It sounds like throughout your whole story that your guardian angels or your internal guidance system was speaking to you all along, even something as little as this married couple that left Scientology and you’re like, “I didn’t have that experience. That’s not how I saw them.” There’s something inside of you going, “These were good people, why are you labeling them?” Learning to trust that. You mentioned to me that you are grateful for this experience and that speaks volumes to me about the healing that you’ve gone through. Can you talk a little bit about what you mean by saying that you’re grateful for your experience? I guarantee that some of our readers are going, “What the F does she mean? Why would she be grateful for what she went through?” Can you help people understand how you came to that level of gratitude and what that means to you?
To your point about the inner guidance is seeing that this experience helped me galvanize that connection. I need to. It’s not a passing thing. There has to be the go-to, not the check with somebody else first and then see what your guidance says. No, it’s got to be first and foremost. If you have a yucky feeling about something, chances are it’s right.
Think about your family sometimes.
That’s why I’m saying I’m grateful because all of the things that I help people do, I have my process, I call it the letting go process. It’s five steps to help people get a sense of where they are and start reconnecting with that inner voice and then walking forward and releasing. Sometimes we need to still be in the presence of people who are not as supportive or who don’t get who you are. There are certain things you can do to claim your own space, your energy space and not allow it to be dreamed out of you or sapped by trying to be something that you’re not. That’s a big piece for me. As I’ve grown older, I have come to the realization that I’m here to be me. I’m not here to take on a different persona in order to gain approval or gain acceptance because it’s not true acceptance if it’s based upon something that I’m doing for somebody.
It’s that fitting in versus belonging. The belonging comes from within and it’s such an important life lesson. I like what you were saying about being around people who are not necessarily supportive because if we have that connection inside of ourselves and I don’t believe that we’re ever going to get to a point in life where there isn’t somebody that we encounter. We have no control over whether somebody accepts us or likes us or is going to try to hurt us. We don’t have control over that in any way, shape or form. The only thing we have control over is what we experience inside ourselves and what we choose to do about that. If we have that connection to our inner guidance, it doesn’t matter what other people say about us, it doesn’t matter what other people think about us, it doesn’t matter if they support us, we support ourselves. We can endure whatever comes our way.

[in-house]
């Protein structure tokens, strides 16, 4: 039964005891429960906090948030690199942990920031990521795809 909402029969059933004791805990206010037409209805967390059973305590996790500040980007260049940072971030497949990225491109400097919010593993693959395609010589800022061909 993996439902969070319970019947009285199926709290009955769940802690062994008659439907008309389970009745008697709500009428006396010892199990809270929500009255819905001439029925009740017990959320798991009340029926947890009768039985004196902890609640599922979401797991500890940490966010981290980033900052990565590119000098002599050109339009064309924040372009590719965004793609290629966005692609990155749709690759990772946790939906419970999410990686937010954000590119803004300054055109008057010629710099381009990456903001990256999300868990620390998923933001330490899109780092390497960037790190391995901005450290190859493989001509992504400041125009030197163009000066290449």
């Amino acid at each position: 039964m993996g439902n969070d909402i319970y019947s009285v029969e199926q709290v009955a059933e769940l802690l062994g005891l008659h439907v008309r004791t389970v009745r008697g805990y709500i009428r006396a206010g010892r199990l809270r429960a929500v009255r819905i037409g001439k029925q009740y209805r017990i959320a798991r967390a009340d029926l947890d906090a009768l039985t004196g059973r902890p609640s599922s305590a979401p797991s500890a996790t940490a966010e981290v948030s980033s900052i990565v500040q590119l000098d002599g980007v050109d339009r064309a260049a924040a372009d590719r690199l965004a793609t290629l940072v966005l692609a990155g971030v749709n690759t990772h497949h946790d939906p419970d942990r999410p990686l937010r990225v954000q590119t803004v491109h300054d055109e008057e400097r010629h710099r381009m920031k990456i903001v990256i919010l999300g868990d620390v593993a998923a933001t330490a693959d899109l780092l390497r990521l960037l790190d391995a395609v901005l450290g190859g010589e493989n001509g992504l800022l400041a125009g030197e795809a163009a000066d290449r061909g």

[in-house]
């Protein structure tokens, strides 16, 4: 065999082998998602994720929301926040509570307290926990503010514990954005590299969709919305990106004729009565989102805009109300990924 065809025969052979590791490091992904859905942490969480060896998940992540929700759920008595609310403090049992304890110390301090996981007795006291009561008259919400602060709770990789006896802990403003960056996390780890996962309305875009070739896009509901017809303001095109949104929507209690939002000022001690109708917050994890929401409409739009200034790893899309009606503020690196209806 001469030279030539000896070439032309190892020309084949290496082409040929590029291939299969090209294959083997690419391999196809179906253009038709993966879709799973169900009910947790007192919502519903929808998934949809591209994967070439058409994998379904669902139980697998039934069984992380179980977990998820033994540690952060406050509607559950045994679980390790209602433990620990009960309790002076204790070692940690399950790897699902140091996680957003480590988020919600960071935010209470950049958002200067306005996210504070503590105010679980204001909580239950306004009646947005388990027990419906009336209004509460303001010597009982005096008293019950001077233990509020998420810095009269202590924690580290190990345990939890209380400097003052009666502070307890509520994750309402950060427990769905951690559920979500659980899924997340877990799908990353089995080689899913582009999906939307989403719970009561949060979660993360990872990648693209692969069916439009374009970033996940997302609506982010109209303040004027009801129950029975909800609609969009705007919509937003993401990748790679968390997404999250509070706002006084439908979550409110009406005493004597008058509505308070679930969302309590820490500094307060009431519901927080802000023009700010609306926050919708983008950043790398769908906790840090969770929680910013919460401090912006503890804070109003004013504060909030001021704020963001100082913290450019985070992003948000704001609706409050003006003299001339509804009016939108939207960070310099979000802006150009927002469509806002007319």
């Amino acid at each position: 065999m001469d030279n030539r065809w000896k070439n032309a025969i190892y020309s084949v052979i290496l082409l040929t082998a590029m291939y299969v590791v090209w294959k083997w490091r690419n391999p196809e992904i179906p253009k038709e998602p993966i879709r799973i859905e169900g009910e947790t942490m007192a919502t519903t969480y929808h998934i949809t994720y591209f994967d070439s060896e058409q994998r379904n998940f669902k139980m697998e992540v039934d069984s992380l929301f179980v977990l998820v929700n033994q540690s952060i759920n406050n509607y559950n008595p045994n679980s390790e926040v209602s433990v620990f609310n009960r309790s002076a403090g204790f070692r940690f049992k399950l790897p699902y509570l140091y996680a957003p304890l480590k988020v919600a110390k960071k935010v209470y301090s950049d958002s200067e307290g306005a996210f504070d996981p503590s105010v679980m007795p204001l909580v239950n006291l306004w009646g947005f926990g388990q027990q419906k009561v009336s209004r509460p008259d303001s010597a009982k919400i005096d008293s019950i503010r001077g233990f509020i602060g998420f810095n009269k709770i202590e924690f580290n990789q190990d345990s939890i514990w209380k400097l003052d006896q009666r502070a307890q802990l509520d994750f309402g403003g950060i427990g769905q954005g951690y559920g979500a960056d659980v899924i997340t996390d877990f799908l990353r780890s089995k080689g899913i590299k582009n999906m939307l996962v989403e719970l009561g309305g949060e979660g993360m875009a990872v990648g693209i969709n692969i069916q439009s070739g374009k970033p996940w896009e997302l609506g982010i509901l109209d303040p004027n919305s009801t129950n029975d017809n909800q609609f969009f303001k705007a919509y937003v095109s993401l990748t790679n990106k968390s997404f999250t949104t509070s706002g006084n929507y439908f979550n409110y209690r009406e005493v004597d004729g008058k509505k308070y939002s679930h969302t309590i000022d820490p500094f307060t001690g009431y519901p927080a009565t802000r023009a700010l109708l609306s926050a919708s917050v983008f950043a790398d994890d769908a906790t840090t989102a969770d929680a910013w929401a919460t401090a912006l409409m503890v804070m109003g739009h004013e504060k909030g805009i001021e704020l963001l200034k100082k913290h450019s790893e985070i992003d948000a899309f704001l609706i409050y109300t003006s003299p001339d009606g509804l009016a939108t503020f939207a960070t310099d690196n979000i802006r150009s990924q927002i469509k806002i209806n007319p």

That creates the sense of resilience. I’ve come to the realization and I say it all the time, other people’s opinion of us is none of our business. Our opinion of ourselves is the most important.
When we start to make other people’s opinions of our self, our business, then that right there is a huge red flag that we have an external locus of control and we’re not connected with our inner guidance system. Moira, thank you so much for coming and sharing your story. Our readers can find you at TheWellnessUniverse.com. You can look for Moira Hutchinson and she’ll come up. That’s one way to connect with her. We also put a link up on Facebook and how you can connect with Moira. When it comes to working with practitioners, it’s one thing to learn about healing and then to go out and do it or to go through a program where you learn how to be a coach or learn how to be a mentor, it’s another thing to have life experience that backs it up.
Moira, I do have to say for you, you have the life experience to back up the healing that you are sharing with other people. For my readers, Moira is the real deal. She’s not just regurgitating some level of nonsense that she learned from a textbook or some other guru. She’s been through it and she sees things that the average person doesn’t see when it comes to healing. Moira has a library of guided meditations. I will put that up, it’s Insig.ht/wellnessmoira. She’s also got letting go guidance cards at WellnessWithMoira.com. You can find that under products. She is an author. She’s written a couple of books and she’s also contributed to a couple other books. You can find her on the Amazon author page by looking up Moira Hutchinson. I know that you are a mindset cultivator and energy healer and a tarot consultant. Moira, can you tell people how to reach out to you if they want to work with you directly in your mindset cultivation program or anything like that?